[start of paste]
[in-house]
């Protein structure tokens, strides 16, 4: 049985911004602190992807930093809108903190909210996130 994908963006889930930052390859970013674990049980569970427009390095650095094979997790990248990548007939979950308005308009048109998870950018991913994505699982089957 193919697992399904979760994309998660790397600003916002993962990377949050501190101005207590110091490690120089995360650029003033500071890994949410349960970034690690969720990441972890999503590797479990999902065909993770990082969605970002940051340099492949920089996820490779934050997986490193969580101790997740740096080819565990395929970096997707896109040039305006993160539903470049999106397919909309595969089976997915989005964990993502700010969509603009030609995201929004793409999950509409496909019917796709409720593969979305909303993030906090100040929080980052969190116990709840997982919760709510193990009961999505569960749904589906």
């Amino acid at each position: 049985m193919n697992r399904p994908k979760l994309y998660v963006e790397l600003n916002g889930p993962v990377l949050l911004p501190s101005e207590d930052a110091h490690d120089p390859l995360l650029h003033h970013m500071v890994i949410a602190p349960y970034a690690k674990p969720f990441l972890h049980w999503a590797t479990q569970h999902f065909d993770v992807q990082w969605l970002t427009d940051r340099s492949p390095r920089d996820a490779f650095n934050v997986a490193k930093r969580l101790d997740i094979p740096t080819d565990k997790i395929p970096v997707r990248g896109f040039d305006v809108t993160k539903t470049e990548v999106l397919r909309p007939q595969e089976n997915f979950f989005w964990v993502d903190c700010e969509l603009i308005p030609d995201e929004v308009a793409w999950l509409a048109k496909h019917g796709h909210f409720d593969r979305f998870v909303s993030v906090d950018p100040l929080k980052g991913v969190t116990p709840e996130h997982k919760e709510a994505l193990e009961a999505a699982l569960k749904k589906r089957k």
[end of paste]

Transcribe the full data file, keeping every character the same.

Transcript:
[in-house]
């Protein structure tokens, strides 16, 4: 049985911004602190992807930093809108903190909210996130 994908963006889930930052390859970013674990049980569970427009390095650095094979997790990248990548007939979950308005308009048109998870950018991913994505699982089957 193919697992399904979760994309998660790397600003916002993962990377949050501190101005207590110091490690120089995360650029003033500071890994949410349960970034690690969720990441972890999503590797479990999902065909993770990082969605970002940051340099492949920089996820490779934050997986490193969580101790997740740096080819565990395929970096997707896109040039305006993160539903470049999106397919909309595969089976997915989005964990993502700010969509603009030609995201929004793409999950509409496909019917796709409720593969979305909303993030906090100040929080980052969190116990709840997982919760709510193990009961999505569960749904589906």
């Amino acid at each position: 049985m193919n697992r399904p994908k979760l994309y998660v963006e790397l600003n916002g889930p993962v990377l949050l911004p501190s101005e207590d930052a110091h490690d120089p390859l995360l650029h003033h970013m500071v890994i949410a602190p349960y970034a690690k674990p969720f990441l972890h049980w999503a590797t479990q569970h999902f065909d993770v992807q990082w969605l970002t427009d940051r340099s492949p390095r920089d996820a490779f650095n934050v997986a490193k930093r969580l101790d997740i094979p740096t080819d565990k997790i395929p970096v997707r990248g896109f040039d305006v809108t993160k539903t470049e990548v999106l397919r909309p007939q595969e089976n997915f979950f989005w964990v993502d903190c700010e969509l603009i308005p030609d995201e929004v308009a793409w999950l509409a048109k496909h019917g796709h909210f409720d593969r979305f998870v909303s993030v906090d950018p100040l929080k980052g991913v969190t116990p709840e996130h997982k919760e709510a994505l193990e009961a999505a699982l569960k749904k589906r089957k």